Martencat starts to unearth ROOTs in 2017
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I've just moved into LT and partially unpacked a longish list of books to read.
The plan is to read 12 non-fiction and 12 fiction, which works out at two a month, plus David Copperfield over the whole year. I may manage to read more (given the TBR list is at least double this) but want to give myself time to read some new discoveries too.
If the book is on my bookshelves or Kindle then it counts as a ROOT, even if I only got it for Christmas.
1. Act of Vengeance - Michael Jecks
2. A Foreign Country - Charles Cumming
3. In the Labyrinth of Drakes - Marie Brennan
4. Chasing the Dead - Tim Weaver
5. Tooth and Nail - Ian Rankin
6. Strip Jack - Ian Rankin
7. The Black Book - Ian Rankin
8. Mortal Causes - Ian Rankin
9. Let it Bleed - Ian Rankin
10. Black & Blue - Ian Rankin
11. The Hanging Garden - Ian Rankin
12. Dead Souls - Ian Rankin
13. Set in Darkness - Ian Rankin
14. The Falls - Ian Rankin
15. Resurrection Men - Ian Rankin
16. A Question of Blood - Ian Rankin
17. The Bird of Dawning - John Masefield
1. The Book of Barely Imagined Beings - Caspar Henderson
2. The Silk Roads: a new history of the world - Peter Frankopan
3. The making of the British Landscape - Nicholas Crane
4. The Shepherd's Life - A Tale of the Lake District- James Rebanks
5. Forensics the anatomy of crime - Val McDermid
6. A Natural History of the Hedgerow and ditches, dykes and dry stone walls - John Wright
7. Map of a Nation; A biography of the Ordnance Survey - Rachel Hewitt
8. Former People: The Last Days of the Russian Aristocracy - Douglas Smith
9. The house by the Lake - Thomas Harding
10. H is for Hawk - Helen MacDonald
11. God's Traitors:Terror and faith in Elizabethan England - Jessie Childs
Welcome to the group and to LT! Good luck with your goal. Reading David Copperfield over a whole year sounds like a good way to make it manageable.
Good luck rooting in 2017! I read David Copperfield last year and although it took awhile and I had to re-read several parts, I did enjoy it!
Welcome! David Copperfield is one of my all-time favourite books. I've reread it several times (although not for many years - I really must get back to it again sometime), and even though I know what's going to happen there's one chapter that I know I have to be on my own for, and absolutely definitely not in public, because it makes me sob every single time! It's a wonderful, wonderful book.
Everybody thank you for the welcome.
>4 tess_schoolmarm: and >8 Jackie_K: Looking forward to reading David Copperfield, it's been on the "must get around to this list" for far too long. Glad you highly recommend it.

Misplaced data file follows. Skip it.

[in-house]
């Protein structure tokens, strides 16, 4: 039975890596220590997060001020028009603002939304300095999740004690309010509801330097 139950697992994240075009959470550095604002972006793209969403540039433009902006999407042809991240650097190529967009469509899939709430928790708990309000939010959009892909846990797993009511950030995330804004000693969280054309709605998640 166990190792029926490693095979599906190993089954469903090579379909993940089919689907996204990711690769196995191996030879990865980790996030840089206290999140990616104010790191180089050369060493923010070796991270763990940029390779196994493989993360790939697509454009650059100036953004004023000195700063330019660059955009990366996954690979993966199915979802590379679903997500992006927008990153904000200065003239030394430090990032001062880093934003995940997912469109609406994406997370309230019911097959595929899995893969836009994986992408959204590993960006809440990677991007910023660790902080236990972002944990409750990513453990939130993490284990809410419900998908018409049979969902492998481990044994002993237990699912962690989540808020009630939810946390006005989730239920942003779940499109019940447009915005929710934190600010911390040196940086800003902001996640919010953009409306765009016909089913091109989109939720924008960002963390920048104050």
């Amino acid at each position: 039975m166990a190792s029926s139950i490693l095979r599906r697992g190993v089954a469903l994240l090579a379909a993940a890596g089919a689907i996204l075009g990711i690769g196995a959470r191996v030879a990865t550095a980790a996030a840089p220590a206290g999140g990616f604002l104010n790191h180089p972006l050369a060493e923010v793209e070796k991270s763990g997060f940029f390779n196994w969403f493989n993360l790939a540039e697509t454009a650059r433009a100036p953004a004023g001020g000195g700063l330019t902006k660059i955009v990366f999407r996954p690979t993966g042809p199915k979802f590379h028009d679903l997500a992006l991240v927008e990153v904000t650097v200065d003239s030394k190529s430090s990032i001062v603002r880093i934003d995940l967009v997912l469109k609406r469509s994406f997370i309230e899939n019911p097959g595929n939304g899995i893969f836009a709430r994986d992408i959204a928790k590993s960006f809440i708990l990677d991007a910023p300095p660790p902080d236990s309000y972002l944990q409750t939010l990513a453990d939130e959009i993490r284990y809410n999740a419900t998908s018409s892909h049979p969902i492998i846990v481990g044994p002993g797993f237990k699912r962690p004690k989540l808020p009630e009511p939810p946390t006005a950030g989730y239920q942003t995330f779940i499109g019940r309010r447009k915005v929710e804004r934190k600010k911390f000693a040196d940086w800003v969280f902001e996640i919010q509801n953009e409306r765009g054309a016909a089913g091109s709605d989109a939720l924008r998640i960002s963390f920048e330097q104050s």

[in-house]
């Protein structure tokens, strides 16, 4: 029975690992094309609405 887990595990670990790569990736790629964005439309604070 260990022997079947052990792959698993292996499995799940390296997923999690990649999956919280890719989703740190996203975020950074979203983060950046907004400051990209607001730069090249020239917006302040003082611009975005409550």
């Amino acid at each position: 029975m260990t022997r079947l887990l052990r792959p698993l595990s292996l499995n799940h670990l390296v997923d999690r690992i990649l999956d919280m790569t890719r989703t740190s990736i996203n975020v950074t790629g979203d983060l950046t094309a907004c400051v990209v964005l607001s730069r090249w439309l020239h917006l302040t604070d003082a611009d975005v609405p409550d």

ROOT 1 - Act of Vengeance by Michael Jecks
A modern conspiracy thriller with plenty of action. It takes a long time for all the separate threads to be woven into the story. From a mystery to be solved it becomes a fast paced action drama. Enjoyable but I'm not in a hurry to read another thriller by the author. I've previously enjoyed his historical crime novels.
I acquired Hard Times about 3 years ago, one of the few Dickens novels I never read. Sadly, I still haven't read it because the pb edition I have is in very tiny font and I am just not in the mood for my reading of "Hard Times" to be a hard time, too.
Hope you enjoy lots of good books on your way to your 2017 goal!
ROOT 2 - The Book of Barely Imagined Beings by Caspar Henderson
The truth is often stranger than fiction. An eclectic A to Z of the amazing variety of the animal kingdom, covering everything from the biology of the animal and it's habitat, how life on earth developed to the state of the environment today, via ancient philosophy, geology, literature, mythology ...
>13 martencat: I have that book on my list to read this year. Glad to hear it was a good read for you!
ROOT 5 - The Silk Roads: a new history of the world by Peter Frankopan
An interesting attempt to explore the history of the world from a different perspective, mostly how various type of trade and the desire to control the trade and resources have influenced the world. It is a huge topic and I was hoping for a greater focus on the history of the countries on the ancient silk routes from China to the Middle East.
>16 martencat: I've got that on my TBR. Looks like I don't need to hurry to get to it?
I think it depends on why you put the book on the TBR list in the first place. I was hoping for more on the countries on the silk roads rather than a focus on trade patterns and the scramble for resources, even if it is an interesting topic. Any book this large and covering this amount of history will have areas that it covers well and bits that just can't be covered given the size of the topic.